Francis the farmer

A Malawian missionary brings change to his village and food to his family through farming techniques taught by OM Malawi.

“I am learning something: a new way for planting maize,” announces Francis Mussa, with a slight smile on his face. “Twenty centimetres apart from maize stem to maize stem,” he explains as he loosely grips a healthy stalk in his right hand. Standing tall behind him are several rows of maize that line half of the perimeter of the new OM Malawi ministry base.

Francis is a missionary from Malawi working with OM, primarily with children’s ministry. He lives in the small village of Mussa—named after his grandfather—approximately four kilometres from the base. Francis, as well as several other Malawian missionaries, learnt new techniques for planting maize, trees and vegetables from South African missionary Div Du Plessis. Div and his wife, Eleanor, joined OM Malawi to head up the construction of the base.

According to Div, Malawi is a farming community. “It’s a small country with a lot of people,” he said, “and they all farm. So if we really need to reach these people [with the Gospel], it’s through farming. I mean, that’s their heart; that’s their livelihood. They can’t live without food. So for me, that’s a big entry strategy. Just teach them Farming Foundations.”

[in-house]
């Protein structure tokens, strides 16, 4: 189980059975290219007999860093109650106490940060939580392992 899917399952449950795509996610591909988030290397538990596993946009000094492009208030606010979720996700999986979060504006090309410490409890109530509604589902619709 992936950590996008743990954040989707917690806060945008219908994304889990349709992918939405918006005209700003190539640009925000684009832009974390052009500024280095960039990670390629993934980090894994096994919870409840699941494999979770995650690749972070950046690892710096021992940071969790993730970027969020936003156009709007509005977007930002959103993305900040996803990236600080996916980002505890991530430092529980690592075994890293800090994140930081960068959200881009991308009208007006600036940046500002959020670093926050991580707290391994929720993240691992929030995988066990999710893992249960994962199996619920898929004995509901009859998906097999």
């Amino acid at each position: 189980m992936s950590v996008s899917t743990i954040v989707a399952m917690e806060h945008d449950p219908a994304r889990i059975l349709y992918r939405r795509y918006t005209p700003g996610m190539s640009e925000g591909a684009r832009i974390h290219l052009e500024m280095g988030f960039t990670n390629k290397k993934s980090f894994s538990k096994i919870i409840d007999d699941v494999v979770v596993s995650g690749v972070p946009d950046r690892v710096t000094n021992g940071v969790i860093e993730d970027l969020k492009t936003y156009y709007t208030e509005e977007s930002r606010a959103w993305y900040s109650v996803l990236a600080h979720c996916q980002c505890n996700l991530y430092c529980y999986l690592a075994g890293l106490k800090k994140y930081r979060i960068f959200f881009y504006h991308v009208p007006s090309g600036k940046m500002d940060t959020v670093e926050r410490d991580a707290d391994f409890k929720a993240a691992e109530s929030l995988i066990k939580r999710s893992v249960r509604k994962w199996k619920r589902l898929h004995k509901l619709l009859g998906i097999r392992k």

Farming Foundations is a course that teaches sustainable farming practices as well as biblical principles, such as hard work, stewardship and proper planning. The base currently has a small garden with beetroot, lettuce, cucumber, green beans, green pepper, onion and many other crops. Many trees and plants are also being cultivated, such as banana, avocado, guava, mango, granadilla, pawpaw and sugar cane.

Francis has also started to implement his newfound knowledge in his village. Other villagers have been quick to notice Francis’s activities and they too want to learn the new ways of farming. “They come to ask me, and I teach them,” says Francis. “To have good trees and fruits you can do it this way. And when there is mistake, they call me to see and teach a good way.”

With or without money, or even food, Francis has a strong desire to preach the Gospel to people who haven’t heard it before.

The success of crops is crucial to missionaries like Francis, who currently have no other means of financial support. The 21-year-old lives in a tiny two-room house with no water or electricity. He is co-dependent with his family members. Francis admits that he has trouble affording cosmetics, soap and clothes. However, he asserts that he doesn’t use his financial problems as an excuse to stop his ministry. With or without money, or even food, Francis has a strong desire to preach the Gospel to people who haven’t heard it before. “It’s my desire to go and preach the word of God where Jesus tells me to go,” he said.

Besides the plants previously mentioned, Francis is growing cotton, something he became inspired to do through a radio programme. To buy the cottonseeds he first harvested two bags of rice from one of his fields, then waited until December when the price of rice was at its peak before selling. The plants are nearly ready for harvest, and Francis is optimistic about the impact their sale will have on his family.

“They (the cotton plants) can survive me for the different problems that I face,” he said. “I can help also my parents to have food. Enough food for this year!”

 

By Brad Livengood